Ranibizumab Versus Low-fluence Photodynamic Therapy in the Treatment of Chronic Central Serous Chorioretinopathy

This study has been completed.
Sponsor:
Collaborator:
Novartis Korea Ltd.
Information provided by (Responsible Party):
Jang Won Heo, Seoul National University Hospital
ClinicalTrials.gov Identifier:
NCT01325181
First received: March 25, 2011
Last updated: April 5, 2013
Last verified: April 2013
  Purpose

The purpose of this study is to compare the efficacy and safety of intravitreal ranibizumab injection versus low-fluence PDT in the treatment of chronic CSC.


Condition Intervention Phase
Chronic Central Serous Chorioretinopathy
Drug: Verteporfin
Drug: ranibizumab
Phase 1
Phase 2

Study Type: Interventional
Study Design: Allocation: Randomized
Endpoint Classification: Safety/Efficacy Study
Intervention Model: Parallel Assignment
Masking: Open Label
Primary Purpose: Treatment
Official Title: Prospective Study on the Efficacy and Safety of Intravitreal Ranibizumab Versus Low-fluence Photodynamic Therapy in the Treatment of Chronic Central Serous Chorioretinopathy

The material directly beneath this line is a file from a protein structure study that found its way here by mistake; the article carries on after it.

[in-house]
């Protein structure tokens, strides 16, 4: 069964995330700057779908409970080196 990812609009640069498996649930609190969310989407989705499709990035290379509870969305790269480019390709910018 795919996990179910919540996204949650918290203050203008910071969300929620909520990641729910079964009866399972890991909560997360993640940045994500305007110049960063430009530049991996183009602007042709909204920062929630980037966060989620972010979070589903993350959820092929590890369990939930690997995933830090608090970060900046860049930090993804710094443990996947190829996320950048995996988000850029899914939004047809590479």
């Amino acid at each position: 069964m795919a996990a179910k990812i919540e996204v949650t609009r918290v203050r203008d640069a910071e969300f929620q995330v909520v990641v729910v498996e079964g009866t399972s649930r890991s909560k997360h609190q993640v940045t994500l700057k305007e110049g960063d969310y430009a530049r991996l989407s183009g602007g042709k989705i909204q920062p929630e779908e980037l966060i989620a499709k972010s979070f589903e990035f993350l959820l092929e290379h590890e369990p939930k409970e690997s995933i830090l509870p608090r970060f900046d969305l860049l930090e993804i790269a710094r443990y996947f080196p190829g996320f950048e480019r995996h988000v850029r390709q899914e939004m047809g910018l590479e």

Resource links provided by NLM:


Further study details as provided by Seoul National University Hospital:

Primary Outcome Measures:
  • Number of Participants That Achieved Complete Resolution of Subretinal Fluid on OCT Without Rescue Treatment [ Time Frame: 12 months ] [ Designated as safety issue: No ]
    number of participants who achieved complete resolution of subretinal fluid on OCT without rescue treatment until the end of the study


Secondary Outcome Measures:
  • Change From Baseline in logMAR BCVA [ Time Frame: 12 months ] [ Designated as safety issue: No ]
    the changes from baseline in logMAR BCVA throughout the follow-up period

  • Change From Baseline in Central Foveal Thickness on OCT [ Time Frame: 12 months ] [ Designated as safety issue: No ]
    the change from baseline in central foveal thickness measured by OCT throughout the follow-up period

  • Number of Participants With Leakage on Fluorescein Angiography [ Time Frame: 12 months ] [ Designated as safety issue: No ]
    number of participants who showed fluorescein leakage after primary or rescue treatment throughout the follow-up period

  • Change From Baseline in Choroidal Hyperpermeability on Indocyanine Green Angiography [ Time Frame: 12 months ] [ Designated as safety issue: No ]
    change from baseline in the status of choroidal perfusion and hyperpermeability on indocyanine green angiography throughout the follow-up period

  • Number of Participants Who Underwent Rescue Treatment [ Time Frame: 12 months ] [ Designated as safety issue: No ]